My mom has one of those books that tells you what books to read—500 Books To Read Before You Die or something like that. I don’t remember who wrote it, but growing up I assumed that the author knew what’s up. My mom lightly penciled in check marks next to what she had read, and I added even lighter Xs next to the few-but-growing number of canonical novels that I read as a teenager: To Kill A Mockingbird, The Bell Jar, Madame Bovary, maybe a couple others. Whenever I revisited the book, I became overwhelmed by frustration with there being so many books that I felt I should have been reading.
The problems with this kind of anxiety about one’s reading progress are prominent topics in literary magazine n+1’s forthcoming mini-book No Regrets, edited by Dayna Tortorici B’11. The book consists of three separate roundtable discussions with three to five female n+1 writers/editors each, all moderated by Tortorici. Transcribed and edited down to just 129 pages, the discussions make for a quick read.
The book’s 12 women were all born between 1972 and 1986 and are friends of n+1, whether that means they’ve written for the publication once or are part of the editorial board. Born in 1989, Tortorici, a senior editor, is the youngest. She begins all three conversations by asking what regrets, if any, the participants have about what they did or didn’t read in their college-age years. One participant responds with an outright no. The other 11 equivocate and eventually settle on both yes and no. “I don’t know that I would characterize this feeling as regret,” says Sarah Resnick in the first group. “I think that this sense of having missed something, even the sense of failure, is important to experience at a young age.”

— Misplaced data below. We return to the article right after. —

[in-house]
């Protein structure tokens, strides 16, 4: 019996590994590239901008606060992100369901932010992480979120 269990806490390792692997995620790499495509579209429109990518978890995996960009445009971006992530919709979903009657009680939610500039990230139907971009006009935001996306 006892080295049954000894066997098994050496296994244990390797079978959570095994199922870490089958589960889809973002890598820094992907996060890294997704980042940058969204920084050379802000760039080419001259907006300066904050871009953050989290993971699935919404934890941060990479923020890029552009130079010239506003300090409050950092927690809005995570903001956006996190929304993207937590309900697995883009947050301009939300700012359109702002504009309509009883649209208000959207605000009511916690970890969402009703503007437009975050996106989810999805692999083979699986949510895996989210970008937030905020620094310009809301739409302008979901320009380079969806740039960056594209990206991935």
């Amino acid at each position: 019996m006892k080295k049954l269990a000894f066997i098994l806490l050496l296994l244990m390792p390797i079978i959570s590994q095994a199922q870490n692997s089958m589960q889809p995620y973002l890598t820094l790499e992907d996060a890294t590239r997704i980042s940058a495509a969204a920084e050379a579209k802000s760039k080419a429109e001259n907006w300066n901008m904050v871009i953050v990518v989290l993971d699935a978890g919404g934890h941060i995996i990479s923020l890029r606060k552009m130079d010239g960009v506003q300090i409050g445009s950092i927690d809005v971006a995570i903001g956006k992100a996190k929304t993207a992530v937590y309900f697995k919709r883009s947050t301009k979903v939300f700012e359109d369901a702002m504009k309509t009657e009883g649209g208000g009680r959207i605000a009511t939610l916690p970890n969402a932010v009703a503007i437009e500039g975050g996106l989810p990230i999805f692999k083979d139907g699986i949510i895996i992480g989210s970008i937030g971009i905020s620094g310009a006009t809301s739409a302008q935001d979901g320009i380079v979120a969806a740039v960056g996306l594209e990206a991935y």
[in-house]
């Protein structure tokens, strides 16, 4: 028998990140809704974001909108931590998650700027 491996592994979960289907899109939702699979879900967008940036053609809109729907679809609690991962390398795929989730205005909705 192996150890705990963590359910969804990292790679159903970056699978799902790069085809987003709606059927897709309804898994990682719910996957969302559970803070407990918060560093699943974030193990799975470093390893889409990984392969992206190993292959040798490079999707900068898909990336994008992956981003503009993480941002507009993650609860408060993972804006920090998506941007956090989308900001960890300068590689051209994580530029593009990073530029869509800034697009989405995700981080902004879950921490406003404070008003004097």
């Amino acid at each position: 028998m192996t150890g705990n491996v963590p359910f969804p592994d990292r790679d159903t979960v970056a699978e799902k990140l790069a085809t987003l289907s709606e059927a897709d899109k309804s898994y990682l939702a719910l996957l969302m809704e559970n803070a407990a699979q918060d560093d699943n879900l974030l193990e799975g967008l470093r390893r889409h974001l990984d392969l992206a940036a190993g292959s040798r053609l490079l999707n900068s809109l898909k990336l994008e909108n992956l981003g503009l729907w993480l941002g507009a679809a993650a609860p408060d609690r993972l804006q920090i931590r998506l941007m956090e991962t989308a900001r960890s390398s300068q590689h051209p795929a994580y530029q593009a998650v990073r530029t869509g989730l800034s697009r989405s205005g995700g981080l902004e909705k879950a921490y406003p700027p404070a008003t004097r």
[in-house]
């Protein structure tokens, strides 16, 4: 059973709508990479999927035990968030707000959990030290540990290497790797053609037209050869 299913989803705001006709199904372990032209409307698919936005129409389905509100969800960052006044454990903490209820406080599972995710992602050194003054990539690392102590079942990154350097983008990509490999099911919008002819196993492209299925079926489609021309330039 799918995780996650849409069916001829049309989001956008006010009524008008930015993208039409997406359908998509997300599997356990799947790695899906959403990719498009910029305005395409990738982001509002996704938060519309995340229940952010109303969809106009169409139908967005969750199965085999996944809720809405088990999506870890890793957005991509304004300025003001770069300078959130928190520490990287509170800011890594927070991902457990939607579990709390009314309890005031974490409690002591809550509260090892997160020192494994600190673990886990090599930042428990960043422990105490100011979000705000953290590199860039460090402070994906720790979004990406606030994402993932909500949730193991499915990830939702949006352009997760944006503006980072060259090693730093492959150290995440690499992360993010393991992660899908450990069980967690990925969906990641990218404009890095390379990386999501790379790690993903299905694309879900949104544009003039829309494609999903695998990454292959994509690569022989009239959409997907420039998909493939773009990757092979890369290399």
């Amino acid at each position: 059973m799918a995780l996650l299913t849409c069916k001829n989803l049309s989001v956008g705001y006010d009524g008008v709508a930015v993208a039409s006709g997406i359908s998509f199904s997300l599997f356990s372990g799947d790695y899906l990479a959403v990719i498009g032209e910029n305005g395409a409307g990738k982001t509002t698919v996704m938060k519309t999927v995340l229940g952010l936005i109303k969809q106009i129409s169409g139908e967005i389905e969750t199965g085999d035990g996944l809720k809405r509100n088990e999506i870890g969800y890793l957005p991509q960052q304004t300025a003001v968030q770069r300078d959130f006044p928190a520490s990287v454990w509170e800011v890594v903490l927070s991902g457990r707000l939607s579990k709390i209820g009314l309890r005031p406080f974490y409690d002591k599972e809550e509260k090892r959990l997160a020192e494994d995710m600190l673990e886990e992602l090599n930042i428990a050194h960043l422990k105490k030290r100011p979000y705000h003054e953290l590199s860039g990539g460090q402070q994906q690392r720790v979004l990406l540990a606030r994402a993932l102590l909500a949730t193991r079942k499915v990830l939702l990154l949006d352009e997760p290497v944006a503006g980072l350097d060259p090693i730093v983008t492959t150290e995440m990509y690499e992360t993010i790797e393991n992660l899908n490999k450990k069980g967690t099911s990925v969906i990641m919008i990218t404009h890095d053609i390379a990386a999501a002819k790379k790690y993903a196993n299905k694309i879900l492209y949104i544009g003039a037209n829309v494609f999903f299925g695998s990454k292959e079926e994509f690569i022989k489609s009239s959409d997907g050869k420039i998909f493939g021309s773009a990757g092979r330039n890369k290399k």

Tortorici writes in the book’s introduction that she had several reasons for including only females in the conversations, one of which being that she was interested in how one’s growth processes as a person and as a reader are uniquely and complicatedly interrelated for women. She quotes Susan Sontag’s introduction to Annie Leibovitz’s monograph Women, in which Sontag says, “Men, unlike women, are not a work in progress.” Tortorici then writes, “That women are a ‘work in progress’ means something different to this book than I think it did to Sontag, and perhaps more literal—No Regrets is, straightforwardly, a book of women talking about the processes of becoming themselves.”
n+1 is primarily known as a Brooklyn-based print magazine. Started in the fall of 2004, it publishes three times per year and features—in addition to short fiction, poetry, and book reviews—theoretical critiques of politics, literature, and culture. Critics of the magazine question the enterprise, claiming that the editors’ perceived elitism distances the publication from potential readers. But n+1 maintains a loyal readership and has published many books by its staff.
In fact, No Regrets is a follow-up to the magazine’s 2007 mini-book What We Should Have Known, in which an entirely different cast of n+1 writers/editors talk about, among other things, what they read too late or too soon. “The book turned out to be full of regrets,” writes Tortorici in the introduction. “This was the irony of the project. What We Should Have Known chronicled other people’s regrets so that I might have none. And yet... The idea that anyone could become herself more quickly, or less painfully, by not making the necessary mistakes, was a perfectionist’s fantasy.”
What We Should Have Known’s participants were seven men and four women. Tortorici also writes in her introduction about No Regrets’ inclusion of only women as a response to this disproportion. “I knew that women speak to one another differently in rooms without men. Not better, not more honestly, not more or less intelligently—just differently.” She says that she was interested in “how the shoulds that stalk women through life influenced the should of what [they] should have known.”
By framing each of the discussions from its outset in terms of regret, Tortorici ensures that the conversations grapple with the role of mistakes in anyone’s growth as a reader. “I feel so engaged in the narrative of my reading and the kind of person it’s made me that it would feel almost life-denying to say that I regret it,” says Carla Blumenkranz B’05 in the second group. The book’s different take on the project of What We Should Have Known, therefore, is two-fold: Speaking openly and pointedly about regrets in the company of just women allows for not only complication of what it means to regret (or not regret), but also investigation into how those regrets intersect with the pressures that only women experience.